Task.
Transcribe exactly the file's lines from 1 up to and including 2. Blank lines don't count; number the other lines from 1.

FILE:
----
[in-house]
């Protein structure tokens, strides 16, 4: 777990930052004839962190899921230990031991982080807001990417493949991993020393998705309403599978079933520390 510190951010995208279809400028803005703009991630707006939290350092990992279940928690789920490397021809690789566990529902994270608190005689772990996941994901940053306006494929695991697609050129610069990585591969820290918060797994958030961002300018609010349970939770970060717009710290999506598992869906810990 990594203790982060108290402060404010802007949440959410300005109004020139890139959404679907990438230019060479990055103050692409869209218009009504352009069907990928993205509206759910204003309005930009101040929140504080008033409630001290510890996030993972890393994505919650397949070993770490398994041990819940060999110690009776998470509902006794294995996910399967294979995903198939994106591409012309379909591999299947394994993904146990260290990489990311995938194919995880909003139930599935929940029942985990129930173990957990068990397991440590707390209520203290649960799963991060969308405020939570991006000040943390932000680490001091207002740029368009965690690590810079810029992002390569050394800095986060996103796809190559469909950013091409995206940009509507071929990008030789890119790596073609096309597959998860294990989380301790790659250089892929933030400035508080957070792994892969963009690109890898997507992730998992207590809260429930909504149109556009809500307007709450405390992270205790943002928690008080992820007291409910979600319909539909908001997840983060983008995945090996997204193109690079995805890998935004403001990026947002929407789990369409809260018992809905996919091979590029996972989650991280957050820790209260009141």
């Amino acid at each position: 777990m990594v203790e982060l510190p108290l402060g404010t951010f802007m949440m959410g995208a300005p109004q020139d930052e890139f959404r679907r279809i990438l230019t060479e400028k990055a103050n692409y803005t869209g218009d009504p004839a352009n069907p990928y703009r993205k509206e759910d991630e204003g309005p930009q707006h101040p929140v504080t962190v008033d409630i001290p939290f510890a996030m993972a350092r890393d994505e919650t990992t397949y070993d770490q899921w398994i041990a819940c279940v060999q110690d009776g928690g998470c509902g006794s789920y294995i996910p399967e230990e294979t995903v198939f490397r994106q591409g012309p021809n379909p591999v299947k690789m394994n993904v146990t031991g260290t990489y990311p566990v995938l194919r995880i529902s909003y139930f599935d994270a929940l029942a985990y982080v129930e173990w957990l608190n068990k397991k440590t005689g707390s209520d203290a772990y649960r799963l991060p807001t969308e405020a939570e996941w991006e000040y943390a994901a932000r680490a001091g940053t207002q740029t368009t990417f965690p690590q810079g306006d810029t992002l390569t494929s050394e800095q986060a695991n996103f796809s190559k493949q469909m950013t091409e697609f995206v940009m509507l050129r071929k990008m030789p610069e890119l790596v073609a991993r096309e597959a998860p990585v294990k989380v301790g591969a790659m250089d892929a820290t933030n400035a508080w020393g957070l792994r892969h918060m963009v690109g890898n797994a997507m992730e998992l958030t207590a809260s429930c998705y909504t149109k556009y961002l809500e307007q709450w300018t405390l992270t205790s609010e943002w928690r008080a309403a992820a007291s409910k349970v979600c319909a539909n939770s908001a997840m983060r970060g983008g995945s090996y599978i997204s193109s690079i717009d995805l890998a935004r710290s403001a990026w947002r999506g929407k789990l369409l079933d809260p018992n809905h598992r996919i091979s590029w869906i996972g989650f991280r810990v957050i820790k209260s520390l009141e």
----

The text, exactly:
[in-house]
């Protein structure tokens, strides 16, 4: 777990930052004839962190899921230990031991982080807001990417493949991993020393998705309403599978079933520390 510190951010995208279809400028803005703009991630707006939290350092990992279940928690789920490397021809690789566990529902994270608190005689772990996941994901940053306006494929695991697609050129610069990585591969820290918060797994958030961002300018609010349970939770970060717009710290999506598992869906810990 990594203790982060108290402060404010802007949440959410300005109004020139890139959404679907990438230019060479990055103050692409869209218009009504352009069907990928993205509206759910204003309005930009101040929140504080008033409630001290510890996030993972890393994505919650397949070993770490398994041990819940060999110690009776998470509902006794294995996910399967294979995903198939994106591409012309379909591999299947394994993904146990260290990489990311995938194919995880909003139930599935929940029942985990129930173990957990068990397991440590707390209520203290649960799963991060969308405020939570991006000040943390932000680490001091207002740029368009965690690590810079810029992002390569050394800095986060996103796809190559469909950013091409995206940009509507071929990008030789890119790596073609096309597959998860294990989380301790790659250089892929933030400035508080957070792994892969963009690109890898997507992730998992207590809260429930909504149109556009809500307007709450405390992270205790943002928690008080992820007291409910979600319909539909908001997840983060983008995945090996997204193109690079995805890998935004403001990026947002929407789990369409809260018992809905996919091979590029996972989650991280957050820790209260009141």